Such an approach would benefit workers in all types of jobs, from entry-level to those that require management-level decision making. The prerequisite is that people are embracing human-machine collaboration and restructure tasks accordingly.
So instead of worrying about a job market apocalypse that phases out all traditional skills, it’s more important to understand how it will lead to new and more satisfying opportunities along with the development of future skills.
Think job upgrades, not job replacements
The notion of continuous learning and the emphasis on critical thinking will pick up more momentum as machines take over all standardized operations. On the other hand, humans will finally invest more time and energy doing the work they love.
In the future, job roles will not just be limited to a single skill - this is what machines excel at. People should focus on a combination of skills and improve their capabilities to make decisions based on the bigger picture.
It’s important to understand that AI doesn’t automate jobs. It automates certain tasks within these jobs and thereby offers opportunities to focus on ones that require vision, connection, and empathy.
But what are the skills needed to harness the opportunities that AI offers? Human skills can be grouped into three core categories based on their preparation for automation:
1. Process-based skills
Process-based skills apply to any mechanical or repetitive activities done within a very structured and predictable framework. Presently, these activities account for almost half of the daily activities of your workforce. They include everything from manufacturing items, accounting processes, customer on-boarding, fraud identification, filing documents, etc.
Over the next decade, at least 80% of process-oriented tasks will be taken over by AI systems. Most process-oriented tasks will be executed by machines instead of humans.
Human jobs will be geared towards managing and troubleshooting these AI tools to further refine productivity. In practice, controlling AI automation works by defining confidence level boundaries and placing a human in the loop.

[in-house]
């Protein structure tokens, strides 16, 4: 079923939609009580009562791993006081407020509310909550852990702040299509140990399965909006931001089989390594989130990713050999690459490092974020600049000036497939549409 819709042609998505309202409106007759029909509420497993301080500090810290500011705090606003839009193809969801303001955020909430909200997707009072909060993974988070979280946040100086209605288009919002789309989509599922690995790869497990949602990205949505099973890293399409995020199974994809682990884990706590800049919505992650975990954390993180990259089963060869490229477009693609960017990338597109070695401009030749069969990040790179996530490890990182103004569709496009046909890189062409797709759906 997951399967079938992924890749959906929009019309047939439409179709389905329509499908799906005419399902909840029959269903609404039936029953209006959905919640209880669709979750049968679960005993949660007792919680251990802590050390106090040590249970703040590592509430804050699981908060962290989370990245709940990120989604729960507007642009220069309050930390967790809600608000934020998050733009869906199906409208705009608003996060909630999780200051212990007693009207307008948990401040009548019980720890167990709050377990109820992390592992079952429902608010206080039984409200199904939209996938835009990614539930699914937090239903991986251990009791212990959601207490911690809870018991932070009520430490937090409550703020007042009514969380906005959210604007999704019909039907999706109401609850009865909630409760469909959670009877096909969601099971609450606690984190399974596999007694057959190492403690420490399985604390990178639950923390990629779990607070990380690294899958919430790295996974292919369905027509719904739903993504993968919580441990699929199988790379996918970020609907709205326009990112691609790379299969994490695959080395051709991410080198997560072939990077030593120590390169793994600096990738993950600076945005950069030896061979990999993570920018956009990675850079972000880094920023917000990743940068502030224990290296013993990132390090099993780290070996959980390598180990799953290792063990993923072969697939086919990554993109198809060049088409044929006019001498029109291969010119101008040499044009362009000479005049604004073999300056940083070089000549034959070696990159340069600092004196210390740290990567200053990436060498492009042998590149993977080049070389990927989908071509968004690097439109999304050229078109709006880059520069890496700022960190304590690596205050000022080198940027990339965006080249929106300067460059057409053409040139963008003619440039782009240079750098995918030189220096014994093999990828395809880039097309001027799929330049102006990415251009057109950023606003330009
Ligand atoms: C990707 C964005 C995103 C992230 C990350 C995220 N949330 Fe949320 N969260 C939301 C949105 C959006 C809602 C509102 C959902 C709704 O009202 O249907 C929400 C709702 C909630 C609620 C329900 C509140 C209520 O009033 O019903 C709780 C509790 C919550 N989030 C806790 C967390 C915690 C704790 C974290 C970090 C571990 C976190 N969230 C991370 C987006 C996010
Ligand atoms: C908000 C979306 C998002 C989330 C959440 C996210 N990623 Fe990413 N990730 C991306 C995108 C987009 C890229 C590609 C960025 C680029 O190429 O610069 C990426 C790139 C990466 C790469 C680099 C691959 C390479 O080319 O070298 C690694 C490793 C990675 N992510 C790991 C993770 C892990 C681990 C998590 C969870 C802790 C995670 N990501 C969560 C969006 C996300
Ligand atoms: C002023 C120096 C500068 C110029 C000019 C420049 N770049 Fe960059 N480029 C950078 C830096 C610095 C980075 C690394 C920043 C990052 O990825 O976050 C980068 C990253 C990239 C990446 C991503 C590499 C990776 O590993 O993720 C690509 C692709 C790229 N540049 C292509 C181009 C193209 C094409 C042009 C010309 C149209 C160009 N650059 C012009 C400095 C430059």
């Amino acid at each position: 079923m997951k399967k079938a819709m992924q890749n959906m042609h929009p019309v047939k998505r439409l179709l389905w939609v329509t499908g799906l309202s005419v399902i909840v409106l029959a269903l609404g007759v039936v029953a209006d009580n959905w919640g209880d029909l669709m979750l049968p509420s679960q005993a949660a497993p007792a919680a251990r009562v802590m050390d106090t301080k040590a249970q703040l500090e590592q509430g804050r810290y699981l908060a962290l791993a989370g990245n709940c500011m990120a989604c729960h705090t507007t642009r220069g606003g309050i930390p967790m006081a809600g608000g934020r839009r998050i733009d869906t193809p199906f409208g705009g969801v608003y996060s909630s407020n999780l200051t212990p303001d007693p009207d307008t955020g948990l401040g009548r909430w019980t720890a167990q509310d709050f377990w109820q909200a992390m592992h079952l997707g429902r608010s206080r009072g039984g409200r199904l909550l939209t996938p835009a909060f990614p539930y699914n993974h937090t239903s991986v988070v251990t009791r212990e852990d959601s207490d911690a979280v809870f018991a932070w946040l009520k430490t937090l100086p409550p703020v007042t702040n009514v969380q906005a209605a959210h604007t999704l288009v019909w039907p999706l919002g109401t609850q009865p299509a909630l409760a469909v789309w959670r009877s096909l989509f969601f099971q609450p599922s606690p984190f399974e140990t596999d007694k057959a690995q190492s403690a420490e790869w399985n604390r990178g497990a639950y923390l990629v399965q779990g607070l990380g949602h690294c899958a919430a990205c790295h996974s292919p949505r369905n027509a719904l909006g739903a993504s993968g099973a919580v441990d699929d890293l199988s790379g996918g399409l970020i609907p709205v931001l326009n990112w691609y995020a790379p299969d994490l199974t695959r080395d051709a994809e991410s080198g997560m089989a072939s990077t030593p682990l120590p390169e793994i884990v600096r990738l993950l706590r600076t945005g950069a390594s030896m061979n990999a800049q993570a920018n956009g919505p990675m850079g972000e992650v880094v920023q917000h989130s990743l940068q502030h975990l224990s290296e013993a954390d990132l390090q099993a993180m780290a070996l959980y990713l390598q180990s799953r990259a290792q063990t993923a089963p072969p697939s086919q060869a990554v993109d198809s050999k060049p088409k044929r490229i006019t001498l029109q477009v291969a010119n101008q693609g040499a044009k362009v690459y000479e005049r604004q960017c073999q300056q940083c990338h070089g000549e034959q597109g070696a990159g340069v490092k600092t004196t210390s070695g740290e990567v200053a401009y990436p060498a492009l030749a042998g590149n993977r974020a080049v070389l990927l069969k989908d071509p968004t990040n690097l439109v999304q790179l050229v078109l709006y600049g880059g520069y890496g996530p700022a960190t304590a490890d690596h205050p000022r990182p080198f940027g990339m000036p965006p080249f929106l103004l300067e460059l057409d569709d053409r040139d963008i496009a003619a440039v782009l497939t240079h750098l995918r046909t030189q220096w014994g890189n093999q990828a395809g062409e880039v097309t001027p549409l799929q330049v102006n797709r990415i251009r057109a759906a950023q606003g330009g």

For instance, with the widespread introduction of self-checkout systems in supermarkets, human cashiers are now playing the roles of checkout assistants. They help troubleshoot the self-checkout machines and answer specific customer queries to retain the personalized touch.
AI works similarly for business processes. While it streamlines operations, it also provides the opportunity to put a particular focus on specific tasks where a personal touch can be a great value-add.
2. Quantitative reasoning skills
When it comes to data crunching and simple data processing, machines are unbeatable. You can also implement machine learning algorithms to automate tasks with unstructured data.
A Harvard research study confirmed the power of human-machine collaboration for tasks that require quantitative reasoning skills. It revealed how AI algorithms used by a medical professional can identify diagnostic scans with 92% accuracy. Humans do slightly better with 96% accuracy. However, when they took the collaborative approach, the accuracy of diagnosis crossed 99%!
Quantitative reasoning tasks are projected to have a 50-50% distribution between humans and machines in the job market as automation evolves.
Here are some interesting new jobs that may pop up thanks to this domain:
- AI interaction designers - to communicate with team members for translating requests into machine functions